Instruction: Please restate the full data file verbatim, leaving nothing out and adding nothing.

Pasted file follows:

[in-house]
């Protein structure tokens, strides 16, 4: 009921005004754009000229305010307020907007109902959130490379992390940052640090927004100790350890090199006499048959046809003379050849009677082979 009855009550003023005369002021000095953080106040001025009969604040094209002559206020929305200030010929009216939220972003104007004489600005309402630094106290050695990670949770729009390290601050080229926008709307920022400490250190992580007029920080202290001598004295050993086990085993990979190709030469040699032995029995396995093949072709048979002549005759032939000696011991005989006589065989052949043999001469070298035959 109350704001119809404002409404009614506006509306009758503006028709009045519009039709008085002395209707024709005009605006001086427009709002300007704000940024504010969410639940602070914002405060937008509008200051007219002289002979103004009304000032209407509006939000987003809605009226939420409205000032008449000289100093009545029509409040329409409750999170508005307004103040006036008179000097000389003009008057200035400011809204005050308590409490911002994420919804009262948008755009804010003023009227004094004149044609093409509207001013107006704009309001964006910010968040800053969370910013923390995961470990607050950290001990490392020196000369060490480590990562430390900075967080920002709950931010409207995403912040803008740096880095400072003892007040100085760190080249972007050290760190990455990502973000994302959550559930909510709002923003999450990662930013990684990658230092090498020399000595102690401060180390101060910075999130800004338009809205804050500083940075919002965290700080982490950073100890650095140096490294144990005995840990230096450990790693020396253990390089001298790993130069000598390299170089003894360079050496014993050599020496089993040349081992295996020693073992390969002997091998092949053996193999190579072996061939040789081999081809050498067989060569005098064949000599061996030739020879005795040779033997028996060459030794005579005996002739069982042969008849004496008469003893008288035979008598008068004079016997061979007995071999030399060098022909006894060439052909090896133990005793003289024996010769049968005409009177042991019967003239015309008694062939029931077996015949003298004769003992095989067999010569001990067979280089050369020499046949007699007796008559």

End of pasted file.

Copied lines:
[in-house]
């Protein structure tokens, strides 16, 4: 009921005004754009000229305010307020907007109902959130490379992390940052640090927004100790350890090199006499048959046809003379050849009677082979 009855009550003023005369002021000095953080106040001025009969604040094209002559206020929305200030010929009216939220972003104007004489600005309402630094106290050695990670949770729009390290601050080229926008709307920022400490250190992580007029920080202290001598004295050993086990085993990979190709030469040699032995029995396995093949072709048979002549005759032939000696011991005989006589065989052949043999001469070298035959 109350704001119809404002409404009614506006509306009758503006028709009045519009039709008085002395209707024709005009605006001086427009709002300007704000940024504010969410639940602070914002405060937008509008200051007219002289002979103004009304000032209407509006939000987003809605009226939420409205000032008449000289100093009545029509409040329409409750999170508005307004103040006036008179000097000389003009008057200035400011809204005050308590409490911002994420919804009262948008755009804010003023009227004094004149044609093409509207001013107006704009309001964006910010968040800053969370910013923390995961470990607050950290001990490392020196000369060490480590990562430390900075967080920002709950931010409207995403912040803008740096880095400072003892007040100085760190080249972007050290760190990455990502973000994302959550559930909510709002923003999450990662930013990684990658230092090498020399000595102690401060180390101060910075999130800004338009809205804050500083940075919002965290700080982490950073100890650095140096490294144990005995840990230096450990790693020396253990390089001298790993130069000598390299170089003894360079050496014993050599020496089993040349081992295996020693073992390969002997091998092949053996193999190579072996061939040789081999081809050498067989060569005098064949000599061996030739020879005795040779033997028996060459030794005579005996002739069982042969008849004496008469003893008288035979008598008068004079016997061979007995071999030399060098022909006894060439052909090896133990005793003289024996010769049968005409009177042991019967003239015309008694062939029931077996015949003298004769003992095989067999010569001990067979280089050369020499046949007699007796008559």